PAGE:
An unnamed young woman–blond, beautiful, a graduate of Columbia University–hates everything and everyone in shiny, brittle Manhattan, circa 2000. So she decides to hibernate in her Upper East Side apartment for six months. Maybe, she thinks, if she sleeps all that time–with the help of an enabling psychiatrist and the medications she prescribes–she will wake to find purpose and pleasure in living. In her new novel, My Year of Rest and Relaxation, Ottessa Moshfegh pulls off an unlikely premise, demonstrating once again the unsettling energy, daring plotting and biting observations that have earned her literary prizes and praise from the start of her career.
At 37 years of age, Moshfegh is past being labeled an enfant terrible, but there is something youthfully confrontational about her storytelling and the forthright, uncompromising way she speaks. “Yes, I’m very ambitious,” she tells TIME. “I was born with that desire to engage in the creative process and understand things beyond the surface.”
The daughter of two musicians–her father was born in Iran, her mother in Croatia, she in Boston–Moshfegh tried the piano as child. But writing was always the art that captivated her, and has made it easier for her to live in a world that, as a younger woman, she could find intolerable. Channeling her own experiences, she often creates women who, she says, find it “hard to be a person.” The stars of her dark tales of degradation and surprise are outsiders who fail to self-actualize.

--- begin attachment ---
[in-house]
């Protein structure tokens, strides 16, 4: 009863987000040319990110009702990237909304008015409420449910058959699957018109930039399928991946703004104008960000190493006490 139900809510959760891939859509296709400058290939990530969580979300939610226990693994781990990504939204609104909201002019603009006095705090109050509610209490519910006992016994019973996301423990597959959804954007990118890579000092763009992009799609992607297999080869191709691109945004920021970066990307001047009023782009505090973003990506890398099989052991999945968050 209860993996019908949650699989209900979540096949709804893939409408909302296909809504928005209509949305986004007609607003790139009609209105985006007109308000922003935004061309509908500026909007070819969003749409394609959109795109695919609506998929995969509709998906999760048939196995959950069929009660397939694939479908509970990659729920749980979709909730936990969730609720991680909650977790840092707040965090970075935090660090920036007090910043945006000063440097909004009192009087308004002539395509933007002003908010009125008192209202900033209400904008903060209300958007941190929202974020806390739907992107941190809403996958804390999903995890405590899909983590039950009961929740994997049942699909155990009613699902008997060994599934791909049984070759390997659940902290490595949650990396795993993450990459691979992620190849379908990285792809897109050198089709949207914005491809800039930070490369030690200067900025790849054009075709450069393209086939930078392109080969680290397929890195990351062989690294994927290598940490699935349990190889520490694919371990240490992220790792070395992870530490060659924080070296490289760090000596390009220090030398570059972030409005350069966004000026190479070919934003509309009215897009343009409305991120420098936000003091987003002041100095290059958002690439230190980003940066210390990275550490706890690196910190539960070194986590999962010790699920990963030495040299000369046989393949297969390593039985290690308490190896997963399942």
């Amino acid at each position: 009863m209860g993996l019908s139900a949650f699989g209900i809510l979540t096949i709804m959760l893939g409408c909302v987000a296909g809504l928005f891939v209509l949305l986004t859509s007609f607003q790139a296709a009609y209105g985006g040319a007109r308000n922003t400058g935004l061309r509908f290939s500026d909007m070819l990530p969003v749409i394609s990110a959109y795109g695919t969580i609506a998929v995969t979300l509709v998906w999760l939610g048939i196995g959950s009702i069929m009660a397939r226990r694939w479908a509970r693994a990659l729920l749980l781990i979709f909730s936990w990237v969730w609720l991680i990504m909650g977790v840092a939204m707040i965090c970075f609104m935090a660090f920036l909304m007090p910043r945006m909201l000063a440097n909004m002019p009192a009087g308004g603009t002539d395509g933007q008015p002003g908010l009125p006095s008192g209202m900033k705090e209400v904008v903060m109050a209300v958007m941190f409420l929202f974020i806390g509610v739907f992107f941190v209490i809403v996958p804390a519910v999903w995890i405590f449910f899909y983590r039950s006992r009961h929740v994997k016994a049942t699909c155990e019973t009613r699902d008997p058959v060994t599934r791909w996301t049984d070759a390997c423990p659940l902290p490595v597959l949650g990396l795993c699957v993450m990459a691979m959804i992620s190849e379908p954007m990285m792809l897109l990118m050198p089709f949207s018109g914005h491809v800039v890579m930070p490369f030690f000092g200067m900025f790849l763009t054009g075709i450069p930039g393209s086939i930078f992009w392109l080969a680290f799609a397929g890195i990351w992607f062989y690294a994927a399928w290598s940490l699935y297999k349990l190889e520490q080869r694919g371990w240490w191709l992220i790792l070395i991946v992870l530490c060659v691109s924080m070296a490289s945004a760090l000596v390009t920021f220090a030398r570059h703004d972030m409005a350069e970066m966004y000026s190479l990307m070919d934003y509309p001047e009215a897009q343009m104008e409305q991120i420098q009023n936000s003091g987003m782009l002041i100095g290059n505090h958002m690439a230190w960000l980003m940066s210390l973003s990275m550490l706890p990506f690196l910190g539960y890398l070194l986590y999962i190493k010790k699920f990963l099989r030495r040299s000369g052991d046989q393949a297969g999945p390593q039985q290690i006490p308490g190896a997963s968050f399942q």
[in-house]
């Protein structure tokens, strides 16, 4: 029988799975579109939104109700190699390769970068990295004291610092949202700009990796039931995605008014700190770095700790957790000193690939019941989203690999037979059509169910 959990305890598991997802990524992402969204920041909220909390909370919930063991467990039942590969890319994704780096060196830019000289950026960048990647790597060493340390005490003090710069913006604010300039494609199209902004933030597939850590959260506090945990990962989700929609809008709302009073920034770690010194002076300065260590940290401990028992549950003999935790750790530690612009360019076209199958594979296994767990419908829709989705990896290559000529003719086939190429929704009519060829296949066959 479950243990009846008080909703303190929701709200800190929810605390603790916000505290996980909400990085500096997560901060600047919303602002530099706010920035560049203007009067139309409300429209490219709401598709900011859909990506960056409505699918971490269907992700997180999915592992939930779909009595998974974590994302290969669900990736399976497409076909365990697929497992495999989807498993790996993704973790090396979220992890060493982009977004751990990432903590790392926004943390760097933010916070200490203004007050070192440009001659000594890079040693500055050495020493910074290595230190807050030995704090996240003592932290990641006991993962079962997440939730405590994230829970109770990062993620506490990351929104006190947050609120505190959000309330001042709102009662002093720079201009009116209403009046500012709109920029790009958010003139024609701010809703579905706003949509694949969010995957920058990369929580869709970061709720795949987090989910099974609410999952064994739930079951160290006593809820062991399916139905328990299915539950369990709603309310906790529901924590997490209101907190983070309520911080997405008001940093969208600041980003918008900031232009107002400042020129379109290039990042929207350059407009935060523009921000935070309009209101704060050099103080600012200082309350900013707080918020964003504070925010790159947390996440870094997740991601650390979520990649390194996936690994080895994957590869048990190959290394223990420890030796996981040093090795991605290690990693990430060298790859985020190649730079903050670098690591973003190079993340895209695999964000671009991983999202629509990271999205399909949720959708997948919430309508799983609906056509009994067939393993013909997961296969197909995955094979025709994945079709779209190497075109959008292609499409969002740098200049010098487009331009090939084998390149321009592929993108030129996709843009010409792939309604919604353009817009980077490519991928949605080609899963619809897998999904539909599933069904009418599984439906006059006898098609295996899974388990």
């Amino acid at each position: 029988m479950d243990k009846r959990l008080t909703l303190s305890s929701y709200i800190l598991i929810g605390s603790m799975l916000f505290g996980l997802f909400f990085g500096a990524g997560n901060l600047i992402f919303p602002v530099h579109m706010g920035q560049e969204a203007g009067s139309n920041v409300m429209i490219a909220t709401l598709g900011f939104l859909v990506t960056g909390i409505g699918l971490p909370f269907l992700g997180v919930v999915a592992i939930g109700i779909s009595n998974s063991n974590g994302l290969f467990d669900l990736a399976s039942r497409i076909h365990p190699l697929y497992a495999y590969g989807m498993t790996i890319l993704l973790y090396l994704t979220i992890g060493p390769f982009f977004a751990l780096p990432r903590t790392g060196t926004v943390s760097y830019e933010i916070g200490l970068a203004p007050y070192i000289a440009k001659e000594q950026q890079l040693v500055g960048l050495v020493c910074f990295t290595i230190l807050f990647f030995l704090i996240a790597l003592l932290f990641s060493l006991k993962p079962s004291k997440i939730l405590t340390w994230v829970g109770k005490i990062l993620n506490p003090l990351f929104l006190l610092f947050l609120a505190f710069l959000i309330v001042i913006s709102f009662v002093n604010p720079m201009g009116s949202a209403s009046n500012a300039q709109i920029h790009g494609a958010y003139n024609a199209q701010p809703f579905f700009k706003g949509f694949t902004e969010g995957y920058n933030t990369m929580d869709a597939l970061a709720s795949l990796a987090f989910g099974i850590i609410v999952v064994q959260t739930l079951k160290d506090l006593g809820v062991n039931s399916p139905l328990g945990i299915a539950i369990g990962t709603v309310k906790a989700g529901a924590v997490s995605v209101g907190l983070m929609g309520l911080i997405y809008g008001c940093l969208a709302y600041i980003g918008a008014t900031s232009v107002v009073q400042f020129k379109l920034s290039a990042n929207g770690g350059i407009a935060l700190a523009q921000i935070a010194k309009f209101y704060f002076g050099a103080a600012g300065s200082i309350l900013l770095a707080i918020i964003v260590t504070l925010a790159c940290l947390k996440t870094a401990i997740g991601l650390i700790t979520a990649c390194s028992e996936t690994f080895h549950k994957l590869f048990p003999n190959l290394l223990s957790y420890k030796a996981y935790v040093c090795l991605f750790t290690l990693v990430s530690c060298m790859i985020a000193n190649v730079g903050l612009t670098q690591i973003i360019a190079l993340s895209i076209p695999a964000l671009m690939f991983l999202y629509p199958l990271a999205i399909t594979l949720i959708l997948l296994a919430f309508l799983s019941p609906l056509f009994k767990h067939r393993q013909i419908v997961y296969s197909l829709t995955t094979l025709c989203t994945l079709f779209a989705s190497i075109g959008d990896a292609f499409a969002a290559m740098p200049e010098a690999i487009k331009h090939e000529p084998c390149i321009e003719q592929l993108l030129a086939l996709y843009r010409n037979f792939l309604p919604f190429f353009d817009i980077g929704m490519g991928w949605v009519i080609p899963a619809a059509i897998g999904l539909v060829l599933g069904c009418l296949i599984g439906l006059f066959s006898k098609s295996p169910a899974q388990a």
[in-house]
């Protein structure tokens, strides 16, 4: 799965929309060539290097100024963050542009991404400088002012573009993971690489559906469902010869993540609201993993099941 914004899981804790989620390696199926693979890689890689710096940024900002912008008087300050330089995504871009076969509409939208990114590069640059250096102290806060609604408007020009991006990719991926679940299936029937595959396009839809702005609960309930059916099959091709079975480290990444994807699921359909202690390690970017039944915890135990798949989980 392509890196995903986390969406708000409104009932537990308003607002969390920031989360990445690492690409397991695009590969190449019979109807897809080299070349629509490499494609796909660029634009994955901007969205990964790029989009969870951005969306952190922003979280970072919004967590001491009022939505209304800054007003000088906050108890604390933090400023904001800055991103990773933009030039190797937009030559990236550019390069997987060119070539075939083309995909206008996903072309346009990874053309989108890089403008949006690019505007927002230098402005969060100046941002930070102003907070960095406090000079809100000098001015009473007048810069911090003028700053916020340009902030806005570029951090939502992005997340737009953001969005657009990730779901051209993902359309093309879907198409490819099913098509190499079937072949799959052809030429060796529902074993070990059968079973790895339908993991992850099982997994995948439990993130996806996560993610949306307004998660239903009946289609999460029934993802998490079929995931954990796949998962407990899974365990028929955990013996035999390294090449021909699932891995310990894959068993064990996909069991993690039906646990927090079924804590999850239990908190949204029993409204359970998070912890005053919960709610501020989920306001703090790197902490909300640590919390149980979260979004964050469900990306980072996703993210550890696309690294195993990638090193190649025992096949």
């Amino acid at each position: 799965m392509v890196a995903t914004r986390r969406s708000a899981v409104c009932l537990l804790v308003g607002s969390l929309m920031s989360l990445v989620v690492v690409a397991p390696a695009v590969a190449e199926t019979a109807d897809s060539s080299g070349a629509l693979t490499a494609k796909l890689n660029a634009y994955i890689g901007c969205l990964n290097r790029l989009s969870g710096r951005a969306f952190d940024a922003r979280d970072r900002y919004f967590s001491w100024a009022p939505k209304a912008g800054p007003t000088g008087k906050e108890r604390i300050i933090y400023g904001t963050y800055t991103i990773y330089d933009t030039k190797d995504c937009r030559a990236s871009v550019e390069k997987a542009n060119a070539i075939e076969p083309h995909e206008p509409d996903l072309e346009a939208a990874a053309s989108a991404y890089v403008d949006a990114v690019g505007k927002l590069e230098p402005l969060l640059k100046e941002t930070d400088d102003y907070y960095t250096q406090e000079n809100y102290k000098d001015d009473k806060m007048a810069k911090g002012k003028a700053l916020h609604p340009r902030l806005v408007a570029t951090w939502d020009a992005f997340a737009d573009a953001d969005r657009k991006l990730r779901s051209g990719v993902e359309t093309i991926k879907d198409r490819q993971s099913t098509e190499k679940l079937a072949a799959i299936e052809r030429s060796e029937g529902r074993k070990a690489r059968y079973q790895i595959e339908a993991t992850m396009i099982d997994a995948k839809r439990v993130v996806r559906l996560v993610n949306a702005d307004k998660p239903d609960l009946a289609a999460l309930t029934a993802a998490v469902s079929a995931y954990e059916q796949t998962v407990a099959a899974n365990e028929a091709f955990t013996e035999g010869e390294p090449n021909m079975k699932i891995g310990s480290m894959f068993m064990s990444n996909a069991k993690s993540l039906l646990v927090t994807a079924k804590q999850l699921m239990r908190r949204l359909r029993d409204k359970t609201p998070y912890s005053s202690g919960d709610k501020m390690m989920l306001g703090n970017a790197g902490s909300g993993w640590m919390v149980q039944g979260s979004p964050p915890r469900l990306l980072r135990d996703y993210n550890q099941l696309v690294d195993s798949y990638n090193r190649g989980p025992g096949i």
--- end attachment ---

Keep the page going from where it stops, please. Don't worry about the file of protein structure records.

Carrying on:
After graduating from Barnard College and earning an MFA at Brown University, Moshfegh published stories in the Paris Review and the New Yorker, and later a novella, McGlue, about a drunken 19th century deckhand who may have killed his closest companion.
But most readers will remember her for Eileen, the 2015 noir thriller about a troubled secretary at a boys’ prison who spends her nights caring for her alcoholic father, which was short-listed for the Man Booker Prize and won a PEN/Hemingway Award.
Eileen, the novel’s protagonist, was not attractive, and Moshfegh felt annoyed to discover that readers focused on that fact, as if the demeaning and ugly things the character did came from her lack of physical beauty. She’s quick to call foul on our culture’s preoccupation with appearance. “We are very deeply programmed to want to see people in real life as they appear on TV,” Moshfegh says. “The more we use and abuse our screens, the less a human being in her biological reality can seem beautiful.” The author, who describes struggling with eating disorders for years, deliberately avoids adding her own photo to her books.
Moshfegh’s aversion to worship of physical beauty is one reason she endowed her troubled protagonist with objective good looks: to show that discontent rises from deeper springs. The character, despite having the trappings of a “perfect” life, is miserable enough to quit her glamorous art-gallery job and check out. Moshfegh says she feels for her overly privileged protagonist. “She has nothing,” the writer says. “Nothing but money.”
Indeed, the woman doesn’t even have a name. If readers ask the obvious question–Is this character you?–Moshfegh has her answer ready: “I will say, ‘Yes, this is me. Is it you?'”
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